19 important takeaways from this documentary:
The expanding reach of intellectual property has introduced more and more possibilities for opportunistic litigation: suing to make a buck.
Sample trolls and patent trolls are business models who have developed as a result of this.
We live in an age with daunting problems.
We need the best ideas; we need them now; we need them to spread fast.
The common good is a meme that was overwhelmed by intellectual property.
Loss Aversion: we hate losing what we’ve got.
When we copy, we justify it. When others copy, we villify it.
Most of us have no problem with copying – as long as we’re the ones doing it.
62% of all patent lawsuits are now over software.
Estimated wealth lost is half a trillion dollars: $500,000,000,000.
Social Evolution: Copy, transform, and combine.
It’s who we are, it’s how we live, and of course, it’s how we create. Our new ideas evolve from the old ones.
But our system of law doesn’t acknowledge the derivative nature of creativity, instead ideas are regarded as property: as unique and original lots with distinct boundaries.
For almost our entire history ideas were free – the works of Shakespeare, Gutenburg and Rembrambt could be openly copied and built upon.
But the growing dominance of the market economy where the products of our intellectual labors are bought and sold produced an unfortunate side effect.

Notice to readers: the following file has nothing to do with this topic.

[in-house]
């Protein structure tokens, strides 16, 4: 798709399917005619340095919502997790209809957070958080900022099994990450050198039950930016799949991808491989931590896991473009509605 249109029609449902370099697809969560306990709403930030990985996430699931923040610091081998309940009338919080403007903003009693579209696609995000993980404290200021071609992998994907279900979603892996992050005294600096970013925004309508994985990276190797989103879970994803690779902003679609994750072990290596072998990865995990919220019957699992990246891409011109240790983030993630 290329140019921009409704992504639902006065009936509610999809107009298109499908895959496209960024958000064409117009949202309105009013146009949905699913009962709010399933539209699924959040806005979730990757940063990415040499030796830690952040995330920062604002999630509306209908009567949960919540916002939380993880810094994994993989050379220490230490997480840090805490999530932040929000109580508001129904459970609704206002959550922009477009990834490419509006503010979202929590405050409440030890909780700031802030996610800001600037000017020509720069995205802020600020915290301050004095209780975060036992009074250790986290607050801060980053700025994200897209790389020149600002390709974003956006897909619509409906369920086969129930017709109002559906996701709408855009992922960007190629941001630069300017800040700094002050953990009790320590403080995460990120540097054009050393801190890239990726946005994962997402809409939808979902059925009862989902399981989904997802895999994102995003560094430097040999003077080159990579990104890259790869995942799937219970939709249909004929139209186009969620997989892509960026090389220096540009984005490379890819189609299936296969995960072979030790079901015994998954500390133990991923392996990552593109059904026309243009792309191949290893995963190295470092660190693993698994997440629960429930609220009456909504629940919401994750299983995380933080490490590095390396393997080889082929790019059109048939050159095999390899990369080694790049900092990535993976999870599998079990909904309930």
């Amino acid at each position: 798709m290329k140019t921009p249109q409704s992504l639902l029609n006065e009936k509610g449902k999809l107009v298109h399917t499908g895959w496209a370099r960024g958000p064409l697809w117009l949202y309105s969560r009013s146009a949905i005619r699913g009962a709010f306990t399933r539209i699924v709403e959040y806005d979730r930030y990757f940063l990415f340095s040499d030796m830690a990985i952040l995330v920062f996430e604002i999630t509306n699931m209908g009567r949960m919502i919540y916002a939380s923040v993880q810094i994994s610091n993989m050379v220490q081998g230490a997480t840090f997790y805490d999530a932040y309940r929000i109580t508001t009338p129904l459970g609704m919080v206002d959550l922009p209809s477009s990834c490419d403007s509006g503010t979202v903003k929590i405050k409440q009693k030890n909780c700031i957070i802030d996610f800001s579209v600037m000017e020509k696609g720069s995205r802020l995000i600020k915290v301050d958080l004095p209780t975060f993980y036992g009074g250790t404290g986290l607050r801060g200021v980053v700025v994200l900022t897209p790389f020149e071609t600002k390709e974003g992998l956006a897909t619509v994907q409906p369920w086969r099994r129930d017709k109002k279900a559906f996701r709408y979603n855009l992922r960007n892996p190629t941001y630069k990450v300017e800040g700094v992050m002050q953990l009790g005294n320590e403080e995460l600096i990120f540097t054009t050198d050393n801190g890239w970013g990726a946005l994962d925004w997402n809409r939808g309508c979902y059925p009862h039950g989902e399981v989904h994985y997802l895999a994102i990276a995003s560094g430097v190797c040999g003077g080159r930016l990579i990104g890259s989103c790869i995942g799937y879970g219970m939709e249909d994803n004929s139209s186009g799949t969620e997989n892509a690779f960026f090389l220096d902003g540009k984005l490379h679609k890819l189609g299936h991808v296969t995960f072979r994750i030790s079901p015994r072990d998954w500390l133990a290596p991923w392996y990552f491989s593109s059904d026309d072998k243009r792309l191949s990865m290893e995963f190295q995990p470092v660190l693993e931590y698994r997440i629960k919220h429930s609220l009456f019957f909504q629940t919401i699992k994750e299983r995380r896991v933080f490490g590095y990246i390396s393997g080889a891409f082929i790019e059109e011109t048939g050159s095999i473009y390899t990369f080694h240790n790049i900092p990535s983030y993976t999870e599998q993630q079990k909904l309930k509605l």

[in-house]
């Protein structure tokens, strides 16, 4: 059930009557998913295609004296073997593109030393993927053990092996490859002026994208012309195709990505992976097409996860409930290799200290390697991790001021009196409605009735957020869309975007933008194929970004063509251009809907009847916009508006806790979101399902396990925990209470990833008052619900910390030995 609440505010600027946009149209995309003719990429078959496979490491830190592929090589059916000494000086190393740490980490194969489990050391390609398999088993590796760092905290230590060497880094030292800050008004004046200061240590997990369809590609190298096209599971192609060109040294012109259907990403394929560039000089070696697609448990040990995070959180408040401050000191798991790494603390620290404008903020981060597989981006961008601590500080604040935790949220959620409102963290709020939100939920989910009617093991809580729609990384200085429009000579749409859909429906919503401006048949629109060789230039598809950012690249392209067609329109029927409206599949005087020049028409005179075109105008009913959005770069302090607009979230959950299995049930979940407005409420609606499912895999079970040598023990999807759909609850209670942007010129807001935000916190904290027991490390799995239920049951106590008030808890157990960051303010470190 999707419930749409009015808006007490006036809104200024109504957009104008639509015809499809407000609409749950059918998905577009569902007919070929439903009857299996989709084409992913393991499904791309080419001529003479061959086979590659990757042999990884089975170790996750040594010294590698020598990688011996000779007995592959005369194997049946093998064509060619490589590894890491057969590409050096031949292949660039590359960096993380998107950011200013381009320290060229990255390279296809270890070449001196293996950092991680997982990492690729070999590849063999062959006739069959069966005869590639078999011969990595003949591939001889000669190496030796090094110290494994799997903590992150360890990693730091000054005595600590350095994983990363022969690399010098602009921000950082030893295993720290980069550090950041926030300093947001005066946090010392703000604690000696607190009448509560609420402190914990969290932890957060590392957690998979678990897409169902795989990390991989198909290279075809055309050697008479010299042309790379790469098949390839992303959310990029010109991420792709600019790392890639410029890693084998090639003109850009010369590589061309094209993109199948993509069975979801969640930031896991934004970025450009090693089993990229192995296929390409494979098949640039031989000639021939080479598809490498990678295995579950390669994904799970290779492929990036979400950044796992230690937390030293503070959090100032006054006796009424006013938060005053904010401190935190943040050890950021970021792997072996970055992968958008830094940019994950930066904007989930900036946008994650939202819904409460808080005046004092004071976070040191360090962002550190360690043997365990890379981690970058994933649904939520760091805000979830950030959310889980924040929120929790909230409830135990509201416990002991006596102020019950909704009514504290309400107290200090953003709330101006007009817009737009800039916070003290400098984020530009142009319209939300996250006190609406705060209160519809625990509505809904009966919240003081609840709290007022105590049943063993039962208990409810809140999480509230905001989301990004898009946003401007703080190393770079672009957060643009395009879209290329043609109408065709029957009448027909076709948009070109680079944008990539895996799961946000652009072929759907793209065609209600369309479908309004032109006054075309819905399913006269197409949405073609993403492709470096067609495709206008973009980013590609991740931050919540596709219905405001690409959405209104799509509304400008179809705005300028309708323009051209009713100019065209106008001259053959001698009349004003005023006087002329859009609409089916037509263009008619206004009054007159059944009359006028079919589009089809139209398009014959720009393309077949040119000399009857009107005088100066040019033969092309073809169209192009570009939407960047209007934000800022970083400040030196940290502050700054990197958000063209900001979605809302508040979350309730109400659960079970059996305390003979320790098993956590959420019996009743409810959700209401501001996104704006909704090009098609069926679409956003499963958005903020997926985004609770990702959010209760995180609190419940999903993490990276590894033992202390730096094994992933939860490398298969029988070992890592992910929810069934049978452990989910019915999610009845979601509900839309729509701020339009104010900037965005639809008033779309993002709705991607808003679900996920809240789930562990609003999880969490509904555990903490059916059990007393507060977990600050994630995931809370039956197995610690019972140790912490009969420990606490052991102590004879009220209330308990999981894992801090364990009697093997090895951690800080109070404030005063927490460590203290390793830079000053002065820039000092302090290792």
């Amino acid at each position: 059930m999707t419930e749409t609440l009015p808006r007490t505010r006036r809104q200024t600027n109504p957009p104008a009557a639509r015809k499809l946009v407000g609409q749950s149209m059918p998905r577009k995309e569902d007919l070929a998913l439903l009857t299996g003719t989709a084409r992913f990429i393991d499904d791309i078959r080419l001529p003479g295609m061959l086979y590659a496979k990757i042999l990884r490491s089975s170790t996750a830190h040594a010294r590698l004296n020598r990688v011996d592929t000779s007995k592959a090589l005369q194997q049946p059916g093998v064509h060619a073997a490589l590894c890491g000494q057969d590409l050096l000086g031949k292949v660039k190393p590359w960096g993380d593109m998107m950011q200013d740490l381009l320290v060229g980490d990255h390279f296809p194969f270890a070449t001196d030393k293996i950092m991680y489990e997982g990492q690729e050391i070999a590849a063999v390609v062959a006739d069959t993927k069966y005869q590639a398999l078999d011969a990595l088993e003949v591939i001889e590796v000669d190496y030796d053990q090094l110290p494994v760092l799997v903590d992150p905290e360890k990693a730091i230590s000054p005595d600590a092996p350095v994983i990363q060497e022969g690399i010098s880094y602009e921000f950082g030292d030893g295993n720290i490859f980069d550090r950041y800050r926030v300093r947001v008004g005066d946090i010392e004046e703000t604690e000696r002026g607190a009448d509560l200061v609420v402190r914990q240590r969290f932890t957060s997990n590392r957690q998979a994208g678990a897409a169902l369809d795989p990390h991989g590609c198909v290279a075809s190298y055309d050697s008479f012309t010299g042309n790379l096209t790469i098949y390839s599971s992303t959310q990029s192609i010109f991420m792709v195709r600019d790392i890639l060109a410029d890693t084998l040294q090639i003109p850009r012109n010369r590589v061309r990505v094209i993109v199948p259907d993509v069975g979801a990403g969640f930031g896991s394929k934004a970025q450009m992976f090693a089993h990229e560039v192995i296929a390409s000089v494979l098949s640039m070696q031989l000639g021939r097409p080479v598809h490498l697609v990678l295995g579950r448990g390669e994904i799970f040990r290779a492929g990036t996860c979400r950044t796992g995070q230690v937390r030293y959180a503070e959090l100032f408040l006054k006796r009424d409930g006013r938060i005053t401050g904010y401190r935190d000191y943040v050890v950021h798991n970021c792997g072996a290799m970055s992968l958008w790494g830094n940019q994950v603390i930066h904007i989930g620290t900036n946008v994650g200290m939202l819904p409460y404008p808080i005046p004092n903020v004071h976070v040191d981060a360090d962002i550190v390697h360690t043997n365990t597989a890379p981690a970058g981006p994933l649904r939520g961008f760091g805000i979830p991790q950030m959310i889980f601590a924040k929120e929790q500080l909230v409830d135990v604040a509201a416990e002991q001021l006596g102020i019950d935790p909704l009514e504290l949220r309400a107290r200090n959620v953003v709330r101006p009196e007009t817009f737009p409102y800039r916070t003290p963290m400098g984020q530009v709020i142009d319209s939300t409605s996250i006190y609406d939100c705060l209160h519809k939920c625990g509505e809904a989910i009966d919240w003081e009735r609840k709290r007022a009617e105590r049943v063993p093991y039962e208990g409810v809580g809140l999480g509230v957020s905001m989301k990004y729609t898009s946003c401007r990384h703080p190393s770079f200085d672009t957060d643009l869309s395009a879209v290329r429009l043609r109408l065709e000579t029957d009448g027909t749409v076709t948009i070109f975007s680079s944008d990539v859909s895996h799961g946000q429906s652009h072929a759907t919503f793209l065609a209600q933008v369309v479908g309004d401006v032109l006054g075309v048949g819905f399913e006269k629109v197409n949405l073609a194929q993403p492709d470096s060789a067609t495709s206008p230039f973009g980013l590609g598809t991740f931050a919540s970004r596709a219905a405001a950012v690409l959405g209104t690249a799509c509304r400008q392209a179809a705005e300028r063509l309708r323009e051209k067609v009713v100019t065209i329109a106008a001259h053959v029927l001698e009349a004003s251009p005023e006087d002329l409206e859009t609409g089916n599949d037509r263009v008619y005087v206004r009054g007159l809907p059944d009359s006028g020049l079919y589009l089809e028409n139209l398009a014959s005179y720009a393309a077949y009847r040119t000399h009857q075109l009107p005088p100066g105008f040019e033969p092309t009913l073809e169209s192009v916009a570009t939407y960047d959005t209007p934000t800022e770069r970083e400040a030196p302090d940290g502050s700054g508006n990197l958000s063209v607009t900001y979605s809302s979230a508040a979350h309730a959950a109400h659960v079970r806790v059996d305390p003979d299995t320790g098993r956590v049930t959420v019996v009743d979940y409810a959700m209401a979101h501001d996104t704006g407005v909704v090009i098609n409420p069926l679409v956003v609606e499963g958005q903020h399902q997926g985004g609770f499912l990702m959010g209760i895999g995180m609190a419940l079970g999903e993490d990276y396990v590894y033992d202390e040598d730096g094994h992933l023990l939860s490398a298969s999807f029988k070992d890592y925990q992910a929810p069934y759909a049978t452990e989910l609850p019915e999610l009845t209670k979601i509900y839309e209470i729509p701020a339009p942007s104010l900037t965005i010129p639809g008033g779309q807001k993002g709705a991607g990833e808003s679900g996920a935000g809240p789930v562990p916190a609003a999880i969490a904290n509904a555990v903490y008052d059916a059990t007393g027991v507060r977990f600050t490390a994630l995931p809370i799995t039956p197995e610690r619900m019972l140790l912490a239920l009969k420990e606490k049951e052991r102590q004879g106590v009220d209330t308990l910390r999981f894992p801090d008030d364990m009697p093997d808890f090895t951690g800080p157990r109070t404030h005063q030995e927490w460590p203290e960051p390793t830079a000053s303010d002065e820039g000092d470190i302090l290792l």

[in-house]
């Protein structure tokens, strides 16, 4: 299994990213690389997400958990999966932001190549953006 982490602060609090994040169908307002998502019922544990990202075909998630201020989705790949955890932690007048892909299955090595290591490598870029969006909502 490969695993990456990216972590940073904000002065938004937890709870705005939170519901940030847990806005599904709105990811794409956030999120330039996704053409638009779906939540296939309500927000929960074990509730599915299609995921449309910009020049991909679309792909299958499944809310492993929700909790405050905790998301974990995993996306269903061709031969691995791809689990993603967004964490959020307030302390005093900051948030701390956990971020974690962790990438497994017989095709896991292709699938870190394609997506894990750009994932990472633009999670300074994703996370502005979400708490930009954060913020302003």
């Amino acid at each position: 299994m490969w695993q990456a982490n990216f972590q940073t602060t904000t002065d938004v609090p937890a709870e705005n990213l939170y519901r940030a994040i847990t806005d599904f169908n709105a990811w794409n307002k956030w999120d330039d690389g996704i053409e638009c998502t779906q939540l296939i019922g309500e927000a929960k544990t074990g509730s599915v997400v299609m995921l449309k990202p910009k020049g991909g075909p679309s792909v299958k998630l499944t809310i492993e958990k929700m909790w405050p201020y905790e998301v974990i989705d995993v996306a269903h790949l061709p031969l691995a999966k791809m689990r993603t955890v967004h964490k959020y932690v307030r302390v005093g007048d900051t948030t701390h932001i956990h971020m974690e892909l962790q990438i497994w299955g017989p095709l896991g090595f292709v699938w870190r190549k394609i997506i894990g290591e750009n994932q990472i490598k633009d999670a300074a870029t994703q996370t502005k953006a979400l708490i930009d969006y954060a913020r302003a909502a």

A complication in attempting to copyright graphic design is the fact that graphic work is often made up of many copyrights (typefaces, images, other people’s logos, etc); ‘These so-called ‘embedded copyrights’ preserves their individual protection, even if the graphic design as a whole is copyrighted. Embedded copyrights can make it hard to bring an action for copyright infringement.
A widely held belief among clients that all graphic design is purchased on the ‘buyout’ principle. In other words, most commissioners imagine that once they have paid for a design, ownership passes to them. Designers need to have protection built into the terms and conditions they give to their clients, and they need to agree all usage rights before parting with work.
The rule of thumb is that if you create a brilliant brand name then it is bound to be registered somewhere. You have to be confident that the names you are presented are unrestricted and at this point you must have the names checked for availability in the relevant trademark categories. This can be initially done by the internet, and the searches can be free and quick.
My name is Milton Glazer; I’m a designer, and I spend my day pushing things around until they look good. That’s what I do.